MATTHEW CHANCE, CNN CORRESPONDENT: A lost masterpiece hidden from the world for years has finally been unveiled. "Sunset at Montmajour" is a large oil landscape, which was painted in 1888, it`s the first full size canvas from the Dutch master discovered in 85 years. The painting was originally believed to be a forgery, it set for years in the attic of a Norwegian art collector, but thanks to new research, including a letter from Van Gogh itself, experts were able to authenticate it.

SHASTA DARLINGTON, CNN CORRESPONDENT: New images have been unveiled showing Rio de Janeiro like you`ve never seen it before. That`s because this is a mockup of what the Olympic Park will look like when the games kick off three years from now in 2016. Now, the park was designed by the same British architects who built the 2012 London Park, but this time the flowing pathways are supposed to resemble the meandering Amazon River, it will be lit up at night, some of these lights look like the Olympic flag.



UNIDENTIFIED FEMALE: See, if you can I.D. me.

I`m a geographic feature. I`m a narrow passage that connects two large bodies of water. Some of my more famous examples are Gibraltar, Hormuz and Bering. I`m a strait like the Straits of Florida between Cuba and the United States.


AZUZ: Diana Nyad made history early this month when she swam across the Straits of Florida. Some people in the swimming community aren`t so sure that Nyad`s name belongs in the record books. John Zarrella dives into the debate surrounding the swim.


JOHN ZARELLA, CNN CORRESPONDENT: Diana Nyad facing off with members of the Marathon Swimming Community to answer the sudden rising tide of questions about her record swim from Cuba to Key West.

Did she hold on to the boat at any time? Did she get out of the water? How could her speed at one point nearly double? The online Marathon Swimmers Forum is filled with posts, many like this one, "Is this attempt, effort, swim going to be a Guinness World Record? I thought records had to be verified and unequivocal, which this is most certainly not." The founder of the forum, a marathon swimmer himself, is one of those who wants answers.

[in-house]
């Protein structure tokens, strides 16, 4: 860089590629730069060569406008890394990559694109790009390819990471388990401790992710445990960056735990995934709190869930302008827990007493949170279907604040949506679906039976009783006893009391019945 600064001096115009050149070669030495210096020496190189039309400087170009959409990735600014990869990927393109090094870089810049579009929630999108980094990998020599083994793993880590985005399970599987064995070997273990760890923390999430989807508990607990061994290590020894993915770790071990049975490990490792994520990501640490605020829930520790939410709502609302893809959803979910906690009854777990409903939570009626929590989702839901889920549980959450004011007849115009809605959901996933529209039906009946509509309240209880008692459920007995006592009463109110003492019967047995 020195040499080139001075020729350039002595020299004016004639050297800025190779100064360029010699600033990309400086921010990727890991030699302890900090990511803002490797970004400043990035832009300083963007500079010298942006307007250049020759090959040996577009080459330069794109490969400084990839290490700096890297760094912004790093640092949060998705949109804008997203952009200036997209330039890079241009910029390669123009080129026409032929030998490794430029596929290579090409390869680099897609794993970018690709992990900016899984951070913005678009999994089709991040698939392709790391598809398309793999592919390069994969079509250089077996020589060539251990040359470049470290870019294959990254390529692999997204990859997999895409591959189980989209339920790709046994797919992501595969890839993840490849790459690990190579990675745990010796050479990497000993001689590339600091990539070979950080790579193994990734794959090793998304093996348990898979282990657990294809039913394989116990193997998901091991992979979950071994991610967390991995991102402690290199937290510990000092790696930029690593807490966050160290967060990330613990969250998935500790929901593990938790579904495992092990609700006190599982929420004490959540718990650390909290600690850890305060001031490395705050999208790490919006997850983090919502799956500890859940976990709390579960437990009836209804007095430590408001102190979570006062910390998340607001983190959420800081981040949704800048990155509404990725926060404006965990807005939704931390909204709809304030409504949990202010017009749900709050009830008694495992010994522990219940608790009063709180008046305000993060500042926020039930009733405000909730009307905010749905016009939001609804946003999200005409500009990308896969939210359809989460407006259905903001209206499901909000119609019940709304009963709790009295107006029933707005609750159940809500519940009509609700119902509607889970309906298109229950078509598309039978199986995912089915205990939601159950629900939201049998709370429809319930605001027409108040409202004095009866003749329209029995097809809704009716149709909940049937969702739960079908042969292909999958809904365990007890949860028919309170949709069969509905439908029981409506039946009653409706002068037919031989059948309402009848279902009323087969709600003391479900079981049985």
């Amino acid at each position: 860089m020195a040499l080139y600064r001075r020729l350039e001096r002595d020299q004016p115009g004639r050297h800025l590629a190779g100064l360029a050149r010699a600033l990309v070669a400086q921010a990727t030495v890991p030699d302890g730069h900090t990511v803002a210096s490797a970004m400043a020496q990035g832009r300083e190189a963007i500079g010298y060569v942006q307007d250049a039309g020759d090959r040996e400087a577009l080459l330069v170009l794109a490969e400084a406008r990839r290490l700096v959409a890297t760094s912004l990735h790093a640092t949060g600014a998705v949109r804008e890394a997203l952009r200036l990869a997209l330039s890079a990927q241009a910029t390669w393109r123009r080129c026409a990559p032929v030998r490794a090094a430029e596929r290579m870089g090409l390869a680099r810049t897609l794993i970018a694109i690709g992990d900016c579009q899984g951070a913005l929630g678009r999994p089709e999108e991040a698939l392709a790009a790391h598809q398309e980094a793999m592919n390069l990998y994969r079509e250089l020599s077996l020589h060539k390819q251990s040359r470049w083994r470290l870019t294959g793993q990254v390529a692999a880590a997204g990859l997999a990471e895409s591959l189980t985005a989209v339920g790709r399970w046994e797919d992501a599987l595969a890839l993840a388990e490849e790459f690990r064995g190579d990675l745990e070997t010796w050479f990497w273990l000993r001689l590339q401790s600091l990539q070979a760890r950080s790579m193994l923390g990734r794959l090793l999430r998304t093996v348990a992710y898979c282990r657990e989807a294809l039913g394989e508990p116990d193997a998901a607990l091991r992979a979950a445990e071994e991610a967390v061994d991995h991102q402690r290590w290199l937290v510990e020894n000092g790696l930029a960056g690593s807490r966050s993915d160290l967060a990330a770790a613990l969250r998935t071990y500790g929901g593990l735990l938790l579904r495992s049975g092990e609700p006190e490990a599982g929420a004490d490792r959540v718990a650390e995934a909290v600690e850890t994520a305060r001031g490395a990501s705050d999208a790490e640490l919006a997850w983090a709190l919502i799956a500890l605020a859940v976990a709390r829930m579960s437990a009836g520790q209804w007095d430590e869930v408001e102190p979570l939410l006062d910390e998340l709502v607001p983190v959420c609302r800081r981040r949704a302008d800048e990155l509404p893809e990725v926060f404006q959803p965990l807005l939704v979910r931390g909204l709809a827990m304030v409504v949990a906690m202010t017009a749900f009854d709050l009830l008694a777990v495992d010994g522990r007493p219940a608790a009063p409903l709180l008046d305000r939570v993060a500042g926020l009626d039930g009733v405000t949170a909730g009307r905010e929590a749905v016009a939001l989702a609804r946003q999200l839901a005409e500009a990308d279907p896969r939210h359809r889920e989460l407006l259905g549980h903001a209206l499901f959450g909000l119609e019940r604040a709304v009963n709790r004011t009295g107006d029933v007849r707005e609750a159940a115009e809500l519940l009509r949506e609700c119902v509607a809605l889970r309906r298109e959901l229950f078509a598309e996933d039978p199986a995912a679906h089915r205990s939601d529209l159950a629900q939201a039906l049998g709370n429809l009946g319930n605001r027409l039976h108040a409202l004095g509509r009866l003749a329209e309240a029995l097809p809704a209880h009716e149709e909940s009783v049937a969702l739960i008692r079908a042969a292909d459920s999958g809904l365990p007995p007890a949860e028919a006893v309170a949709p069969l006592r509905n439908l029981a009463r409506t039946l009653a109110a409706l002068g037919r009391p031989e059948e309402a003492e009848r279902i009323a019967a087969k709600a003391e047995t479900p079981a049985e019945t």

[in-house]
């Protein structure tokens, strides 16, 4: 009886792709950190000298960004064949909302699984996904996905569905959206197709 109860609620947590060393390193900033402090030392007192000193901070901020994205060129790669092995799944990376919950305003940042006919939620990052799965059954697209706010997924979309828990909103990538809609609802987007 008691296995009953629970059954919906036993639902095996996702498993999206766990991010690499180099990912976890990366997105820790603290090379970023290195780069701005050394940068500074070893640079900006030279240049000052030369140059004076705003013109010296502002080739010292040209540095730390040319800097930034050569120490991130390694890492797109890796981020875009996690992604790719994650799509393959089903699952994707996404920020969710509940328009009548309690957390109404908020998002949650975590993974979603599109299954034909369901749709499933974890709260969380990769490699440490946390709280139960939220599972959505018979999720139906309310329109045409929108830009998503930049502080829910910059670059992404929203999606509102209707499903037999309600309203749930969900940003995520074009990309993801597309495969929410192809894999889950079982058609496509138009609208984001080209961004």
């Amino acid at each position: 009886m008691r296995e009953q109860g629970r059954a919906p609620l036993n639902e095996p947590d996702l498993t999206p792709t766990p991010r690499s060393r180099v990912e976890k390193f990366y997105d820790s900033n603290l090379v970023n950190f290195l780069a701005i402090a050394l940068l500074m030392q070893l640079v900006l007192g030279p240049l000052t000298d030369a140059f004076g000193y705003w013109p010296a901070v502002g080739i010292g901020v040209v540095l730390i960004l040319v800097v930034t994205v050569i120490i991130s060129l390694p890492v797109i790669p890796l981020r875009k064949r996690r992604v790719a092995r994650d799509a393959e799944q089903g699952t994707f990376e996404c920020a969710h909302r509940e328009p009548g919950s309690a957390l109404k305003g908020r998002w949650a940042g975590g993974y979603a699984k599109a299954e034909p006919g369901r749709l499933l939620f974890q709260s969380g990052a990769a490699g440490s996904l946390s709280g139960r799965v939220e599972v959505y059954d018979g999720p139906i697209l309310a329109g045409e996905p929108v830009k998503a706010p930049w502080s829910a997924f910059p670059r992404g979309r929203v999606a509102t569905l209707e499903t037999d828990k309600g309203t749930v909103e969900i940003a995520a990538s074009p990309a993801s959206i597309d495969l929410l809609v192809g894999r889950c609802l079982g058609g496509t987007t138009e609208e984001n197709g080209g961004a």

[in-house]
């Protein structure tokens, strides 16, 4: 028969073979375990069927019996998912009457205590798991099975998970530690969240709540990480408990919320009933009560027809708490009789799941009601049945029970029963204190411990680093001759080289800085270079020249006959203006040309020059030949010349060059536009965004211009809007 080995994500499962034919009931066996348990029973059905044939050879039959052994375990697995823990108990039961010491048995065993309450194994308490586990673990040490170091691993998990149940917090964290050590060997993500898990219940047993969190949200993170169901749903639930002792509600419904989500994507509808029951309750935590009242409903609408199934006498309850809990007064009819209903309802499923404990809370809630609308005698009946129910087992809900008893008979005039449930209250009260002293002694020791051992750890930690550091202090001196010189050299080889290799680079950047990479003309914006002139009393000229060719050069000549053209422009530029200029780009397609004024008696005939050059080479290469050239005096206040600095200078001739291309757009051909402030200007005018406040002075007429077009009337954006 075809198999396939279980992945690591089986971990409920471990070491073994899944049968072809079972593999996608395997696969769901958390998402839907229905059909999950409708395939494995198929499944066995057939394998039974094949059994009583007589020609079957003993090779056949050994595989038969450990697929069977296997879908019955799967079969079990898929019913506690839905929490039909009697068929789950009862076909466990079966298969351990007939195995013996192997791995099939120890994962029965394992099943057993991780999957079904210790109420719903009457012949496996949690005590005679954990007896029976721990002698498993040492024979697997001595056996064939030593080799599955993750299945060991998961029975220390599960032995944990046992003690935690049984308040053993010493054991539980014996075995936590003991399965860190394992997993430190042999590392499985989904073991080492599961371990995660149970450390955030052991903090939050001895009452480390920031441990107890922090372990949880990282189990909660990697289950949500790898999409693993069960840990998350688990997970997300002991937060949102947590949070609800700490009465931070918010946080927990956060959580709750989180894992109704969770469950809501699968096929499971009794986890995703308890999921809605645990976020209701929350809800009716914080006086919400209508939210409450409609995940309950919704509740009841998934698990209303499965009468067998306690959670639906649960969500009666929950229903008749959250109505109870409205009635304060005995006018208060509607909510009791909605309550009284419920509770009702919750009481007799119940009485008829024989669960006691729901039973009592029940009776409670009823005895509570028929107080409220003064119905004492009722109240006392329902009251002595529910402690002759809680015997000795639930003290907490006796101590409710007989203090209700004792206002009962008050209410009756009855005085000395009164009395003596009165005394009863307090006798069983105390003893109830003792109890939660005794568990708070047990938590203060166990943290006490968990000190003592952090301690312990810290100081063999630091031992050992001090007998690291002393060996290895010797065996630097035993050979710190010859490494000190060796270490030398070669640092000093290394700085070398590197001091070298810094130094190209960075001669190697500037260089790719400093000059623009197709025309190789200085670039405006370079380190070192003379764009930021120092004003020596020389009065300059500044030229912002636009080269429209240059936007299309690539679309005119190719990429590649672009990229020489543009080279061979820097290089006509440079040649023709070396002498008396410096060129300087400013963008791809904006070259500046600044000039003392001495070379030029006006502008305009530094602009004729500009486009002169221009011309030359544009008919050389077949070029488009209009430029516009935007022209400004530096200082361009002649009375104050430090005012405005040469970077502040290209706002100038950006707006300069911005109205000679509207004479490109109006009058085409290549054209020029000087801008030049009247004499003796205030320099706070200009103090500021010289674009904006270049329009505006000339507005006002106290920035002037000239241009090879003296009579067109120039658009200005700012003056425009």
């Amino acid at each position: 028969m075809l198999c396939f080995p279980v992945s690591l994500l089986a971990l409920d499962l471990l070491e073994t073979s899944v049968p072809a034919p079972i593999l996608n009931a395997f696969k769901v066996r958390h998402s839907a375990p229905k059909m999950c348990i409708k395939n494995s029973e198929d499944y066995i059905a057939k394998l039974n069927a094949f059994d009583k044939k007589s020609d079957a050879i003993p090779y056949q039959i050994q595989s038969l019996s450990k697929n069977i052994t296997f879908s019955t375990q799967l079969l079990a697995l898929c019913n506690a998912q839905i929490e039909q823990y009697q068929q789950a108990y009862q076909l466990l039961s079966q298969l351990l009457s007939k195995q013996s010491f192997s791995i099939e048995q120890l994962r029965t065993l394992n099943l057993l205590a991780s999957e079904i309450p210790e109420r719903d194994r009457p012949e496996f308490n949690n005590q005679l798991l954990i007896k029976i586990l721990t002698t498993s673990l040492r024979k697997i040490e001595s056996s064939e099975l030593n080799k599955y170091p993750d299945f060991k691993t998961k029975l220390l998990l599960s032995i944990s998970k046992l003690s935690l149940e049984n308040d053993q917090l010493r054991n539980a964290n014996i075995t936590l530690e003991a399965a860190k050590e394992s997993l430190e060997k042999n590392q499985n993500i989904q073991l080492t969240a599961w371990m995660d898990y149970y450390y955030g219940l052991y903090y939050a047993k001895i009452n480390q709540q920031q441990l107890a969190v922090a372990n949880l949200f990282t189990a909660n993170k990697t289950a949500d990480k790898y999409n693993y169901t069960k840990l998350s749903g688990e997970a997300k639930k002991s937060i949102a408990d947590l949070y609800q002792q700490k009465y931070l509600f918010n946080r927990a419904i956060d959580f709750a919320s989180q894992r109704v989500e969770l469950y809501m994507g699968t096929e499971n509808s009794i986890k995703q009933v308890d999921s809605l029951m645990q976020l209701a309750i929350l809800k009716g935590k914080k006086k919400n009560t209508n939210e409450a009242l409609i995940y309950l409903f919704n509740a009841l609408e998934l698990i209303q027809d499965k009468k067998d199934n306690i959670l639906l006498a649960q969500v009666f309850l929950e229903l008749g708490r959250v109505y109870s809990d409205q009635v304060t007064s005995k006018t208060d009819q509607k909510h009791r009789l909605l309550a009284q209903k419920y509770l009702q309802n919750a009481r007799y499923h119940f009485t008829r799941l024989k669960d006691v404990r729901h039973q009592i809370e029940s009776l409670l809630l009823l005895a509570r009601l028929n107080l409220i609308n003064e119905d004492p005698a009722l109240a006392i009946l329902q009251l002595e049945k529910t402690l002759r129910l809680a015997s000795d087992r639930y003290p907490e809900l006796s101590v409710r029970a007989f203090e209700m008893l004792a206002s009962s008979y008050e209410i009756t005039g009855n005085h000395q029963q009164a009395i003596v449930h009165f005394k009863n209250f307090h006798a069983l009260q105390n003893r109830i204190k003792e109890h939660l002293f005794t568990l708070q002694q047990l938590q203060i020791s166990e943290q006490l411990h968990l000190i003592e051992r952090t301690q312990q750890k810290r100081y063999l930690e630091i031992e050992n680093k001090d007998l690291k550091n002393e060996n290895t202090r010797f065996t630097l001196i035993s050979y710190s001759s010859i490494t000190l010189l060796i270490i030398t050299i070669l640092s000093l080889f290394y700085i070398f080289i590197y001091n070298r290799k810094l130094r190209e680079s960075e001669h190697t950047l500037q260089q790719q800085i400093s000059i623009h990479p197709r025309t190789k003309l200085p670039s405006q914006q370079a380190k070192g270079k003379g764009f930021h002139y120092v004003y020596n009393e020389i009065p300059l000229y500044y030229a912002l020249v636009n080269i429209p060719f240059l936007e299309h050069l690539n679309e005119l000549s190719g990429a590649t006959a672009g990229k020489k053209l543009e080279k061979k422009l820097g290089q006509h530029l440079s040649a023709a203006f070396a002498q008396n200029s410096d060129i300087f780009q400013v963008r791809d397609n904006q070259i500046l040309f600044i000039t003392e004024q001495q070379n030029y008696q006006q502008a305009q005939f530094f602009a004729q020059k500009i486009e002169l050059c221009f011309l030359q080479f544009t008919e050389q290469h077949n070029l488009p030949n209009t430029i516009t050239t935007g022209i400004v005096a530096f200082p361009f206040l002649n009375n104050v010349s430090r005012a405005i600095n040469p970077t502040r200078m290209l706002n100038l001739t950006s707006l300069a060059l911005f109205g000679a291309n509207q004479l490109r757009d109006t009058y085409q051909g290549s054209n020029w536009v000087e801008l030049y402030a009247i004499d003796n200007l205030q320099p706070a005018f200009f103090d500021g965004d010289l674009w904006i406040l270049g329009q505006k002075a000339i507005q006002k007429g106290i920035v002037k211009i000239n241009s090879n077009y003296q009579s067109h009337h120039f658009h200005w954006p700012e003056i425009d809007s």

EVAN MORRISON, MARATHON SWIMMER: What her crew reported to be a 7.5 hour stretch on the second night of her swim where she neither consumed any calories or any liquids, so (inaudible) were not feeding and drinking, and I think most experienced marathon swimmers look at that and think it`s impossible.

ZARRELLA: The biggest issues seems to be just how fast she was moving. At one point, her speed nearly doubled, to more than three miles an hour, leading to the questions about whether she got an assist from a boat. Marlin Scott who captained the shark boat, told CNN he has no doubts, Nyad swim was legit.

MARLIN SCOTT, SHARK BOAT CAPTAIN: I never saw Diana Nyad come out of the water. I saw her swim every time I woke up, she was swimming. Every time I went back and laid down for a little while, she was swimming. She was in the water the whole time. I believe it 100 percent.

MITCH ROFFER, ROFFER`S OCEAN FISHING FORECASTING SERVICE: The current was perfectly favorable, it couldn`t have been a more ideal situation where the current was going from Havana to Key West almost directly.

ZARRELLA: Members of Nyad`s team say it was learning from the past preparation and, of course, luck.

John Zarrella, CNN, Miami.


AZUZ: Going international for today`s "Roll Call", checking out who is watching us from around the world. We`re starting in Puerto Rico with the pirates from Antilles High School. You, guys, are on the map today.

Next, we`re heading to Durban, South Africa, to say hello to the students at the Glenwood Christian School. And finally, the Korean Advanced Preparatory Academy in Yangpyeong, South Korea, thanks to all of you for tuning in.

Batman and Captain American don`t work together too much in the comics, but this real life dynamic duo came to the rescue recently. They were at an event for kids when someone saw a smoke nearby. Batman -well, this Batman, is a former firefighter, knew it might be serious. They raised to the scene of a house fire to see if anyone or anything was trapped inside, that`s when Bats rescued a cat, even giving it mouth to mouth CPR.


JOHN BUCKLAND, "BATMAN": First look on the cat`s face was, oh, he`s (inaudible). He`s got -- yeah, resuscitated by Batman, that`s pretty scary thing to wake up to.


AZUZ: Bat, waking up D.C. superheroes definitely something to marvel at. And I`m sure the cat`s owner is thankful for that Dark Knight in shining armor. It`s going to put a cap on today`s show. I`m Carl Azuz, have a great day.